Pump up the Volume, Fuel Volume That Is

October 26th, 2011

Text and Photos by Jim Mozart

FAA Parts Standards Are a New Reality!

The effect of a fuel pump failing on a race car creates little more than depression over a lost race. OK, so maybe it’s really depressing, but as disheartening as that might be the affect of a failed pump on aircraft usually results in a fall from the sky. This is where Federal Aviation Administration (FAA) regulations play an important role in not only the fuel pumps Weldon produces for aircraft, but also for the auto and marine racing industry.

In the late 1800s, the Weldon Tool Company began producing carbide end mills made of tool steel. In the ‘40s, during World War II, the U.S. Army needed precision-made windshield washer pumps to transfer ethylene glycol for the windshield cleaners of B24 bombers. Weldon was chosen because of its quality work and experience with tool steels.

Today Weldon manufactures precision-built pumps for the aircraft industry, OE automotive, street and marine performance, and finally, racing markets.

In compliance with FAA regulations for aircraft fuel pumps, the use of non-metallic components is strictly prohibited. The problem with other materials, such as phenolic resins and thermoplastics, is that they expand when they get warm. As a result, they require much greater operating clearances, making it impossible for them to compete with the efficiency, strength and the trueness of a racing pump made of tool steel and bronze.

Weldon has been producing high-quality pumps since World War II through its involvement with the U.S. military.

On occasion, FAA representatives appear at Weldon’s door without notice and inspect every component in the building, review every record pertaining to every piece of bar stock in the company’s raw material racks, or test every member of the workforce for drugs. These stringent regulations benefit Weldon’s racing fuel pumps, as both they and the aerospace pumps are produced in the same factory, controlled by the same standards, and assembled by the same teams.

Recently, we looked closely at the latest big-volume fuel pump produced by Weldon, the D2035-A. This is its 20 Series pump, which is very similar to the Weldon DB2025-A. The only difference between the two is the power of the electric motor. The D2035-A has a more powerful motor and is popular with Pro Stock and Outlaw race teams with supercharged and turbocharged engines. This pump spins at almost 7,000 rpm and has the capacity to move 180 gallons of race fuel per hour at 80 psi.

There are three principal components of the pump element (viewed upside-down): the bronze pump housing, tool steel pump ring and one-piece rotor head and shaft.

No matter the application, Weldon uses precision in everything it does in order to transmit fuel. Its rotors and vanes are produced from tool steel (M4 and M7, and treated to 65 Rockwell hardness) and the rotors are of a unique, one-piece design.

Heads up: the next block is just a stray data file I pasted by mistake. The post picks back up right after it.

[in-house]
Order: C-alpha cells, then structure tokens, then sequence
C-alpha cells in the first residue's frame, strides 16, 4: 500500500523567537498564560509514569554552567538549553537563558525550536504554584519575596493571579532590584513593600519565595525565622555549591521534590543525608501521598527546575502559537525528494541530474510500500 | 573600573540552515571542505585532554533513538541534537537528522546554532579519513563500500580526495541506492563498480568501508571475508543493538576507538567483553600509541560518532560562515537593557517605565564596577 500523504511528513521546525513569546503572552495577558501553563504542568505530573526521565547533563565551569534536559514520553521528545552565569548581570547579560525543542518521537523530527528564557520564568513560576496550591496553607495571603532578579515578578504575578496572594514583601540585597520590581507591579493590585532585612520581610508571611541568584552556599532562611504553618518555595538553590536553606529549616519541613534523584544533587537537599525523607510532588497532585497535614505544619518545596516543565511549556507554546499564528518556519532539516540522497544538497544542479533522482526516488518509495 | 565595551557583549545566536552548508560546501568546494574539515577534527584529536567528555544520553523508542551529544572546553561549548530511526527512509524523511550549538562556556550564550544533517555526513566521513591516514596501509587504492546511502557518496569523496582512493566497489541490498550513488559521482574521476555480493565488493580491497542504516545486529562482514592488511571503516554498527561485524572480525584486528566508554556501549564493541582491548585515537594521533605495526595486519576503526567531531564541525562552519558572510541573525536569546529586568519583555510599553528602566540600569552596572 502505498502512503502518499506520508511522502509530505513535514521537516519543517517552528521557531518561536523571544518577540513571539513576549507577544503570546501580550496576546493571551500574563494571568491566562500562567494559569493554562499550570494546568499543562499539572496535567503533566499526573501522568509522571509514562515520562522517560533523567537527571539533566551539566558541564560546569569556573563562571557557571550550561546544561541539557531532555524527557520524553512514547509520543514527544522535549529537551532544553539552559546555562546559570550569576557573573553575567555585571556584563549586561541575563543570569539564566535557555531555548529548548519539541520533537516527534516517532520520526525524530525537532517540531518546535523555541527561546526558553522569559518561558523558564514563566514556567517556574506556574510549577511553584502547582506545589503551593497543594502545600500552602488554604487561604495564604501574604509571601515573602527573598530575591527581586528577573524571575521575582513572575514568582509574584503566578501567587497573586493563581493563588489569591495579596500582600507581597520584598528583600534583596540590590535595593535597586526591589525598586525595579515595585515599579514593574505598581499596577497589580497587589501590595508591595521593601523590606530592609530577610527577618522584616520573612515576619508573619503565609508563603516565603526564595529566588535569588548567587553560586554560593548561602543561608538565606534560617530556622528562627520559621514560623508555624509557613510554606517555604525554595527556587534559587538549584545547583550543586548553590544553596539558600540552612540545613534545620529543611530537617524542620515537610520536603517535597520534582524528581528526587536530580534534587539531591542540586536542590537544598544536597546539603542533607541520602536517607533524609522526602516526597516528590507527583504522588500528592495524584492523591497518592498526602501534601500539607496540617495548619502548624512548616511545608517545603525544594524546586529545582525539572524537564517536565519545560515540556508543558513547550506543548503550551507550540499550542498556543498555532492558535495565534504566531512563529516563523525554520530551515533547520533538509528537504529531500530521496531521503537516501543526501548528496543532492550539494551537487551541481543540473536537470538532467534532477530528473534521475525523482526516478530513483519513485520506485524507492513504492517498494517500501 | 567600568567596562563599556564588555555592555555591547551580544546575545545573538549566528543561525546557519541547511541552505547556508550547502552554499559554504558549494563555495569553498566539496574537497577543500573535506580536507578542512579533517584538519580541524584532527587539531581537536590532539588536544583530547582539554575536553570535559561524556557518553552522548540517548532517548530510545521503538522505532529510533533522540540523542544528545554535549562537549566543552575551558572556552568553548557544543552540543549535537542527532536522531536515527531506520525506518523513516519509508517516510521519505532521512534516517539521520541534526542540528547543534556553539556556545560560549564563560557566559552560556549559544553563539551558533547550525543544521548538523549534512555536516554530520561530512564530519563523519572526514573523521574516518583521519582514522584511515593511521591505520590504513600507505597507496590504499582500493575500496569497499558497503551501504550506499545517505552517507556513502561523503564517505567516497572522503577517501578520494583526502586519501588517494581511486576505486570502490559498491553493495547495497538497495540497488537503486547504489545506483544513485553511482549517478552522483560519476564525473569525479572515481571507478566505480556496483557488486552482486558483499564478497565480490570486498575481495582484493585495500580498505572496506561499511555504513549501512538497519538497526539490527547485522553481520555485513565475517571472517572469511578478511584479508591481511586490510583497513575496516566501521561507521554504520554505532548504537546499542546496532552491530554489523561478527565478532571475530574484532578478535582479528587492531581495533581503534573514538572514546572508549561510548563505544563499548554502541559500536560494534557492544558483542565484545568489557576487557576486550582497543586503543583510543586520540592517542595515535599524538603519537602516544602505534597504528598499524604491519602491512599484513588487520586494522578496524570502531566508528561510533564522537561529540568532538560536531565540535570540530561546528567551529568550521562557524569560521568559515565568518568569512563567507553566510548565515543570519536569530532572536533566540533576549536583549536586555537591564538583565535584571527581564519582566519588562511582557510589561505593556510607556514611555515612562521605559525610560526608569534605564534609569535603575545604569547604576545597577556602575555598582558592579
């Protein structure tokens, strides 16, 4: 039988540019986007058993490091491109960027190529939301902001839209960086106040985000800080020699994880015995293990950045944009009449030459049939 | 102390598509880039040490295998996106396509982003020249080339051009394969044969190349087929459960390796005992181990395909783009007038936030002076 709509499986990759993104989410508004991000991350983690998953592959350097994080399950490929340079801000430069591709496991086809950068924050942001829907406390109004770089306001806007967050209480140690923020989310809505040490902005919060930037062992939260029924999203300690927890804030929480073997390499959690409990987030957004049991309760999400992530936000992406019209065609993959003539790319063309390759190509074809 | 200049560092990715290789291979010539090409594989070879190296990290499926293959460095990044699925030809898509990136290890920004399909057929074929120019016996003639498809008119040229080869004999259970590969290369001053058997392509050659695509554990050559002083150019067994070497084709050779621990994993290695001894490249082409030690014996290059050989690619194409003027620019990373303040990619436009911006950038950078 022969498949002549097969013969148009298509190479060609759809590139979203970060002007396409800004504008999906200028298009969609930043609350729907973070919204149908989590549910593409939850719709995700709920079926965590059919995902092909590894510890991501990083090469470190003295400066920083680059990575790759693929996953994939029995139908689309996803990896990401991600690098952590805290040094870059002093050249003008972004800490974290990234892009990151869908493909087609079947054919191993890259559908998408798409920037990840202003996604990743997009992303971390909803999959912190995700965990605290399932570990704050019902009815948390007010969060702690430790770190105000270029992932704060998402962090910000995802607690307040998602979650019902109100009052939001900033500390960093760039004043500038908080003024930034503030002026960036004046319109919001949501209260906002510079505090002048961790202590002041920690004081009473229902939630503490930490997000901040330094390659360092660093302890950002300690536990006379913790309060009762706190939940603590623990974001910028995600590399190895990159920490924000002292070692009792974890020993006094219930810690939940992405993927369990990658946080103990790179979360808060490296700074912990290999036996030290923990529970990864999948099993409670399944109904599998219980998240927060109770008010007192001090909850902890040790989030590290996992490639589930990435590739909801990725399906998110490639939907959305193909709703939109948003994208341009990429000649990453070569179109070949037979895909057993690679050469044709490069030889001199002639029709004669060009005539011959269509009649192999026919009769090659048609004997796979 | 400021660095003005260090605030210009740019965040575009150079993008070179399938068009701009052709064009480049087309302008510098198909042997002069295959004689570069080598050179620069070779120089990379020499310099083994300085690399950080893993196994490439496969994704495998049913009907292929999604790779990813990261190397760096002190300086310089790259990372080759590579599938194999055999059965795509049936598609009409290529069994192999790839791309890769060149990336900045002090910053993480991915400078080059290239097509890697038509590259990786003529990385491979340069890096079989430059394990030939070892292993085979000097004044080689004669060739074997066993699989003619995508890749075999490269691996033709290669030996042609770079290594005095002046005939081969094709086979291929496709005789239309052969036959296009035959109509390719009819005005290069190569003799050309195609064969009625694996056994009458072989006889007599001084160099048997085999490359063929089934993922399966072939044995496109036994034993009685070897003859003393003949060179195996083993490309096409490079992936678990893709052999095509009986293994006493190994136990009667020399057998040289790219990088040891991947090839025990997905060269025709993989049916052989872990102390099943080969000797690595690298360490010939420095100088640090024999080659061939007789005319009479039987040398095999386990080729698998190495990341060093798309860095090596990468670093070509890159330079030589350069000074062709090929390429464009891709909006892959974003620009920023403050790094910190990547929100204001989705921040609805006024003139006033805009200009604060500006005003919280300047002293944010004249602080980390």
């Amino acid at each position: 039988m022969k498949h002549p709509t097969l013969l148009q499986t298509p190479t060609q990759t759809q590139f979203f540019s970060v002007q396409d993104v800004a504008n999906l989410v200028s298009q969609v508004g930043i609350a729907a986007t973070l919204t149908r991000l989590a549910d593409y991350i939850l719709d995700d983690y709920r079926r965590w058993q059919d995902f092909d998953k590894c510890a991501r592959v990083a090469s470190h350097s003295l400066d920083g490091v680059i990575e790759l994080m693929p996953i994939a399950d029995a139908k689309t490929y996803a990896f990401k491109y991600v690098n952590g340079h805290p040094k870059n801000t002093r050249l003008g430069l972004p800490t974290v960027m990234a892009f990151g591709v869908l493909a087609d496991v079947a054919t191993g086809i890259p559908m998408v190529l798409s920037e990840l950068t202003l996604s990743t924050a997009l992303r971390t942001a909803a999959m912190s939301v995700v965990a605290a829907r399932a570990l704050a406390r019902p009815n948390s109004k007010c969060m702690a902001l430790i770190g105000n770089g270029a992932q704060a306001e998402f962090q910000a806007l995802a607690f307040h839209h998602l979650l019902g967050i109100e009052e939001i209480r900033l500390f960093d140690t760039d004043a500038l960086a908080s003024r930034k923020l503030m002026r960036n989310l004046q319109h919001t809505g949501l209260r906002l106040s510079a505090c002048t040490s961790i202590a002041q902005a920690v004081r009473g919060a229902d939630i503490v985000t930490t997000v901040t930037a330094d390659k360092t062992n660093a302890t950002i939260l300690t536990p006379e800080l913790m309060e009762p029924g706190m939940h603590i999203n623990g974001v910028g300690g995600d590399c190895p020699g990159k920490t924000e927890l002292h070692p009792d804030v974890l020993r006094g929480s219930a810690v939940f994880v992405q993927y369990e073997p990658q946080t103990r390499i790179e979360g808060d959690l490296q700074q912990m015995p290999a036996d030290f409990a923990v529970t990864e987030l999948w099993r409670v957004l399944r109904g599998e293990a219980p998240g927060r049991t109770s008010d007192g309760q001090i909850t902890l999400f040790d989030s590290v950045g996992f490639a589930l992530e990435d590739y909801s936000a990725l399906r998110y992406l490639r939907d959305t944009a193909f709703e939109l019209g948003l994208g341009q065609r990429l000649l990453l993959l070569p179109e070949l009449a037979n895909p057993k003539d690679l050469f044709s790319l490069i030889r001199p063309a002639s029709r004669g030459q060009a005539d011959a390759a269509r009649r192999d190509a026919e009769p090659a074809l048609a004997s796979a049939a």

Because of the company’s exacting specifications, quality materials and tolerances, these pumps are capable of running exceedingly high fuel pressures. The same pump will serve fuel-injected and carbureted engines. Weldon uses only one style of vane (four vanes per pump), which is also made of tool steel. As pressure increases, tool steel vanes do not deflect. Additionally, all fasteners and metal used in Weldon pumps must originate in the United States, so the material can be traced by the FAA for its validity.

Regarding the electric motors, they are designed to operate at a low-amperage draw. At 80 psi, Weldon’s DB2025-A fuel pump draws fewer than 20 amps.

Most of the efficiencies of Weldon pumps can be attributed to the stability of the materials used. With rotor to pump-ring clearances of one-thousandths of an inch, it is no wonder they offer lifetime warranties.

 

SOURCE

Weldon Pump

640 Golden Oak Pkwy
Oakwood Village, OH 44146

440.232.2282

877.935.3661

Weldonracing.com (http://www NULL.Weldonracing NULL.com)

Sportsman Pump

While we discussed the DB2025-A pump, Weldon’s new design Sportsman model pump utilizes the same quality components and precision assembly.

The only difference in the Sportsman pump is the size of the electric motor, but it will still flow copious amounts of fuel to support engines up to 1,200 hp. In addition, while a separate fuel pressure regulator is necessary with the DB2025-A, the Sportsman pump utilizes an adjustable integral bypass valve that requires no tools to adjust fuel pressure. A knurled knob can be turned and locked afterward, preventing pressure changes.

The billet aluminum body has a small footprint that is drilled with several different mounting patterns to adapt the pump to numerous existing fuel pump brackets. Weighing only 4.1 pounds, it draws only 10 amps of power at 28 psi while flowing 150 gph. This new pump is completely rebuildable and has -10 inlet and outlet and one single -8 return ORB-type ports. The Sportsman pump also carries a lifetime warranty.

 

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